In the following, specific embodiments of the present invention are described:

1. A method for disintegrating the foundry mold comprising sand and a polyurethane based binder comprising at least the step of

    • (i) contacting the foundry mold with a composition comprising
      • (a) at least one carboxylic acid amide of general formula (I)

    •  wherein
    •  R1 denotes linear or branched, unsubstituted or hydroxy substituted C2-C22 alkyl
    •  R2 and R3 independently of each other, denote H or linear or branched, unsubstituted or substituted C1-C12 alkyl; and

(b) at least one alkanolamine of general formula (II)

wherein

AO is, identical or different, selected from the group consisting of CH2—CH2—O, CH(CH3)—CH2—O, CH2—CH(CH3)—O, CH(C2H5)—CH—O, C(CH3)2—CH2—O, CHC(CH3)2—O and CH2—CH(C2H5)—O,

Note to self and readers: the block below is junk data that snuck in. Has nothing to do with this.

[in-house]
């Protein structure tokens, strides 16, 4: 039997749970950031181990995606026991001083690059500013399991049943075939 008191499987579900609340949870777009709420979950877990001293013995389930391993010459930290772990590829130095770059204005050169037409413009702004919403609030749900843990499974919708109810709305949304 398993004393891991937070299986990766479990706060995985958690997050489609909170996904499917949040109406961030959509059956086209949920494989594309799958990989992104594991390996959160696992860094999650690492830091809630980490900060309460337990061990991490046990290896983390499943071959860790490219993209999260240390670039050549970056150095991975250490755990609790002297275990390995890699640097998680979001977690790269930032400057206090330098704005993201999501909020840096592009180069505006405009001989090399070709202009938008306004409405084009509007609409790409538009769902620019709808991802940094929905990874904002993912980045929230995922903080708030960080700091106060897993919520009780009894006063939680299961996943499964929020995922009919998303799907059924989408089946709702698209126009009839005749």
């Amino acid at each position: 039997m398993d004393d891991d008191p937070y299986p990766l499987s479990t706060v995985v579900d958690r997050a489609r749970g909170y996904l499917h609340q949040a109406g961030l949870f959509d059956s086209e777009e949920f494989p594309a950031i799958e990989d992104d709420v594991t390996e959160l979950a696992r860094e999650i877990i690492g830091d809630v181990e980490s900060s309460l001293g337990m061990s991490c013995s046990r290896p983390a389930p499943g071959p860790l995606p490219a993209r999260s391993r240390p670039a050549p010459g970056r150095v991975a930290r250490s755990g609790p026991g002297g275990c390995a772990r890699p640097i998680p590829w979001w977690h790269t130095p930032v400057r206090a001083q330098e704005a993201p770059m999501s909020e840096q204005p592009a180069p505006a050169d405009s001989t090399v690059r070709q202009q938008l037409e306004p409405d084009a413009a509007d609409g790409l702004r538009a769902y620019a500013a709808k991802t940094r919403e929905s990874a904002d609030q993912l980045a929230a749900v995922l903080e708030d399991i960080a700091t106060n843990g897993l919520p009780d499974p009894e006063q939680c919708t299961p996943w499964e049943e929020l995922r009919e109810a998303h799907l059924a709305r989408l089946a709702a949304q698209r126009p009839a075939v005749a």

m is 1, 2, 3, 4, 5, 6 or 7, and

x, y independently of one another are 0 or 1;

to obtain a mixture of the sand and the polyurethane binder.

2. The method according to embodiment 1, wherein the sand is selected from the group consisting of natural silica sand, clay, green sand, quartz sand, chromite sand, olivine sand, special sands and zirconium sand.

3. The method according to embodiment 1, wherein the polyurethane based binder comprises polyurethane, water glass and at least one resin that is different from polyurethane.